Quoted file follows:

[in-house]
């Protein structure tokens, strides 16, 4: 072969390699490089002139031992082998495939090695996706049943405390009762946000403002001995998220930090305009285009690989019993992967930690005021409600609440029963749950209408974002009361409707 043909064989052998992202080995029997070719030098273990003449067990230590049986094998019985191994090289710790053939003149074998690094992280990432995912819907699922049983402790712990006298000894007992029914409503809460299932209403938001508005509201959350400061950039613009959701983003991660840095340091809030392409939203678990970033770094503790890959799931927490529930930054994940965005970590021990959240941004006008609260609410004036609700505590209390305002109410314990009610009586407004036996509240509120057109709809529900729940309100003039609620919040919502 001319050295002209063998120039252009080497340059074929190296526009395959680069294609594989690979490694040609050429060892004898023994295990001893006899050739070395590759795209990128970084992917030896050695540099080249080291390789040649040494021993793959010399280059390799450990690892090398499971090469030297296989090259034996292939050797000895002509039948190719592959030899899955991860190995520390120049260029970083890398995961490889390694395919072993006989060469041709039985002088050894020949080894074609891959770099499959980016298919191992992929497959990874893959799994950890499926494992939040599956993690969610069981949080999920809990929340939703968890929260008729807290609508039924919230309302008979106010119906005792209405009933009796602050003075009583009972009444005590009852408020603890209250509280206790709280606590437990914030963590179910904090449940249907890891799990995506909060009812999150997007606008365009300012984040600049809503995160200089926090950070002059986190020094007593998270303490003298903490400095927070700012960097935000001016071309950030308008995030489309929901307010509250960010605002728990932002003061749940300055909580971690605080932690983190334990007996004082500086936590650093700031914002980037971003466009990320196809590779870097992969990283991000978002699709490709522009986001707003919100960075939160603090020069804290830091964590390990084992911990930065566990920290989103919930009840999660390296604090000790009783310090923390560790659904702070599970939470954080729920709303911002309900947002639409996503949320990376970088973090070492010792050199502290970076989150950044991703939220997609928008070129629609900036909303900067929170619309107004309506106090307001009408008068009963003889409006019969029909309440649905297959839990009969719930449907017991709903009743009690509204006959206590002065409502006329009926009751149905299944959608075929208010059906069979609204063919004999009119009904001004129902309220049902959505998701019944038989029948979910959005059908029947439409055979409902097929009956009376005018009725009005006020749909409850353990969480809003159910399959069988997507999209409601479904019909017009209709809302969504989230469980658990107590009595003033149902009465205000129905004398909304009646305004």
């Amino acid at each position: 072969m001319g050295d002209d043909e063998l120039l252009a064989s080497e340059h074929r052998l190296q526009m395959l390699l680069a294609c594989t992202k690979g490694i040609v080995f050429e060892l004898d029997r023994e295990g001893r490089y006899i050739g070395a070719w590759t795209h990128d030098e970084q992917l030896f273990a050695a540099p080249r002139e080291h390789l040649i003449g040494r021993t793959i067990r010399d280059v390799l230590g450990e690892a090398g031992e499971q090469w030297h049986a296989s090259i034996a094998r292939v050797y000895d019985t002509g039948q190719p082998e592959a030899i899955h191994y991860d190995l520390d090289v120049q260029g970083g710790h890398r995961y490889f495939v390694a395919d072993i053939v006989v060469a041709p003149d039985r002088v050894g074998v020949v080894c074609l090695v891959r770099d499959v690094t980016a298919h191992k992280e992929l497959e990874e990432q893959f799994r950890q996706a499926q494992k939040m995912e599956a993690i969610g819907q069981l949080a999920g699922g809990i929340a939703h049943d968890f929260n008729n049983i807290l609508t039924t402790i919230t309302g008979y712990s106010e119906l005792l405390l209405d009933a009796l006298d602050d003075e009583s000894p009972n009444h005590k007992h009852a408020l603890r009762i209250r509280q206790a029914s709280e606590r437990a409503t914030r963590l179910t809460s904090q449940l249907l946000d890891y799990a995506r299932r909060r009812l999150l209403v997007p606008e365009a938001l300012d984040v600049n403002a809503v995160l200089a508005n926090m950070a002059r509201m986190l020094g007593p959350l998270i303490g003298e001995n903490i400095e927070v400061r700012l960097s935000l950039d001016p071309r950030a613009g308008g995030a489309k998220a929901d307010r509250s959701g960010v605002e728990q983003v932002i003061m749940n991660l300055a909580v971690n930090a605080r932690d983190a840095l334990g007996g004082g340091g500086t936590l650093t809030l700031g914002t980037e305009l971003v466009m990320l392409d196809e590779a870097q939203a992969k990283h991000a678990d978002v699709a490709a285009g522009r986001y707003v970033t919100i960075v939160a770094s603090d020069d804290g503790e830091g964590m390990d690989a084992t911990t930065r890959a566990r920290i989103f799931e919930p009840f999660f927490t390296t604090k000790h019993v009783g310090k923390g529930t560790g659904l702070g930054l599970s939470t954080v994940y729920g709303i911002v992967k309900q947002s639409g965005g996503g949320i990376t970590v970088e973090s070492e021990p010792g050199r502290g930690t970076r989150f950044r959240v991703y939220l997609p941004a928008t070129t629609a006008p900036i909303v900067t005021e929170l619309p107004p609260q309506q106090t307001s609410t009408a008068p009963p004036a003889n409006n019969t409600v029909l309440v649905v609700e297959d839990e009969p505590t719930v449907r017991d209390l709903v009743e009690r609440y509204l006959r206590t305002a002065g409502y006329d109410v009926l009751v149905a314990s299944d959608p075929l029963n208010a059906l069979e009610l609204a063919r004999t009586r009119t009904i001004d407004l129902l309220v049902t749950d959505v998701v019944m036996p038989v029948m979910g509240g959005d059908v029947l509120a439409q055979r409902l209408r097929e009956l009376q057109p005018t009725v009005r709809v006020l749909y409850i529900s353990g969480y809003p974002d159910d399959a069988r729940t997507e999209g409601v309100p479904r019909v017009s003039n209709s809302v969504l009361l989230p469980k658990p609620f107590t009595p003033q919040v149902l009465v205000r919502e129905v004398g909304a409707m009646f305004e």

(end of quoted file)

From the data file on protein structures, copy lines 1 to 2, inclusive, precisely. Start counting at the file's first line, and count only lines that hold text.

[in-house]
């Protein structure tokens, strides 16, 4: 072969390699490089002139031992082998495939090695996706049943405390009762946000403002001995998220930090305009285009690989019993992967930690005021409600609440029963749950209408974002009361409707 043909064989052998992202080995029997070719030098273990003449067990230590049986094998019985191994090289710790053939003149074998690094992280990432995912819907699922049983402790712990006298000894007992029914409503809460299932209403938001508005509201959350400061950039613009959701983003991660840095340091809030392409939203678990970033770094503790890959799931927490529930930054994940965005970590021990959240941004006008609260609410004036609700505590209390305002109410314990009610009586407004036996509240509120057109709809529900729940309100003039609620919040919502 001319050295002209063998120039252009080497340059074929190296526009395959680069294609594989690979490694040609050429060892004898023994295990001893006899050739070395590759795209990128970084992917030896050695540099080249080291390789040649040494021993793959010399280059390799450990690892090398499971090469030297296989090259034996292939050797000895002509039948190719592959030899899955991860190995520390120049260029970083890398995961490889390694395919072993006989060469041709039985002088050894020949080894074609891959770099499959980016298919191992992929497959990874893959799994950890499926494992939040599956993690969610069981949080999920809990929340939703968890929260008729807290609508039924919230309302008979106010119906005792209405009933009796602050003075009583009972009444005590009852408020603890209250509280206790709280606590437990914030963590179910904090449940249907890891799990995506909060009812999150997007606008365009300012984040600049809503995160200089926090950070002059986190020094007593998270303490003298903490400095927070700012960097935000001016071309950030308008995030489309929901307010509250960010605002728990932002003061749940300055909580971690605080932690983190334990007996004082500086936590650093700031914002980037971003466009990320196809590779870097992969990283991000978002699709490709522009986001707003919100960075939160603090020069804290830091964590390990084992911990930065566990920290989103919930009840999660390296604090000790009783310090923390560790659904702070599970939470954080729920709303911002309900947002639409996503949320990376970088973090070492010792050199502290970076989150950044991703939220997609928008070129629609900036909303900067929170619309107004309506106090307001009408008068009963003889409006019969029909309440649905297959839990009969719930449907017991709903009743009690509204006959206590002065409502006329009926009751149905299944959608075929208010059906069979609204063919004999009119009904001004129902309220049902959505998701019944038989029948979910959005059908029947439409055979409902097929009956009376005018009725009005006020749909409850353990969480809003159910399959069988997507999209409601479904019909017009209709809302969504989230469980658990107590009595003033149902009465205000129905004398909304009646305004």